Economists pencil in rate cut before poll as inflation steadies
A pre-election interest rate cut is just a "coin toss" away after startling new evidence showing inflation heading below the Reserve Bank's target band.
The bank's board meets on Tuesday, August 6, at a time when the election campaign could be under way. Reserve Bank governor Glenn Stevens has made it clear in the past that election campaigns do not prevent him from adjusting rates as he thinks he should.
"If it is clear something needs to be done I do not know what explanation we could offer the Australian public for not doing it, regardless of when the election might be due," he said in 2007, shortly before lifting rates during the 2007 campaign.
The consumer price index climbed 2.4 per cent in the year to June. But the bulk of the increase - 1.4 per cent - took place in just one quarter, last September, as the carbon tax was introduced and the private health insurance rebate was made less generous.
In subsequent quarters inflation climbed by no more than 0.4 per cent per quarter, equivalent to an annualised rate of just 1.6 per cent, well below the Reserve Bank's target band of 2 to 3 per cent. Mr Stevens has already made it clear the RBA "looks through" the price consequences of the carbon tax in setting rates and it is understood to be also prepared to look through the consequence of the last year's changes to the private health insurance rebate, meaning the inflation rate the bank targets is now below the bottom of its band.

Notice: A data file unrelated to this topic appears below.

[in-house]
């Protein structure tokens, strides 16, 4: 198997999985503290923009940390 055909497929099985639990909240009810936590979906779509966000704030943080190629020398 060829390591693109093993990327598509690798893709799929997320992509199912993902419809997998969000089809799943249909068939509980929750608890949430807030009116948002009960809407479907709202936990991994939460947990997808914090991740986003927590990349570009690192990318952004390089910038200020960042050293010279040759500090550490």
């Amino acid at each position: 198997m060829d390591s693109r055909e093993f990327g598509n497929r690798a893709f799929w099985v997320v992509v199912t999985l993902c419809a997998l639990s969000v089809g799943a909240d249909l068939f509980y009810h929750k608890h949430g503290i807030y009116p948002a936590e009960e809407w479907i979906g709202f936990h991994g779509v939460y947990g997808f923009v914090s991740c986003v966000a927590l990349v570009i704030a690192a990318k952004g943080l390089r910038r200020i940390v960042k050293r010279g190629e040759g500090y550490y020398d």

But a rate cut next month is not a done deal. The bank regards inflation as allowing rather than necessitating a cut. Since the board left the cash rate steady at a half-century low of 2.75 per cent this month, most economic indicators have weakened. On Wednesday China reported the slowest pace of manufacturing growth in 11 months. The weaker economic outlook, particularly the weaker Australian employment outlook, will encourage the Reserve Bank board to move in August.
Another cut of 0.25 points would take most standard variable mortgage rates below 6 per cent.
"The decision is a coin toss," said Commonwealth Securities economist Savanth Sebastian. "We are pencilling in a rate cut."
The data shows the first sign of price rises after the dramatic slide in the dollar which began in May. Prices subject to international trade rose 0.3 per cent in the June quarter after sliding 2.8 per cent over the previous six quarters. More encouragingly, the prices shielded from international trade climbed an unusually low 0.5 per cent. The Reserve Bank sees this as a sign that wage pressure is easing as job markets weaken.
Treasurer Chris Bowen described inflation as "well contained".
Mr Bowen is working on an economic statement expected next week. It will include updated budget forecasts understood to have wiped $6 billion off government revenues over four years and will outline the cost of the Papua New Guinea asylum-seeker deal and measures to fund it.
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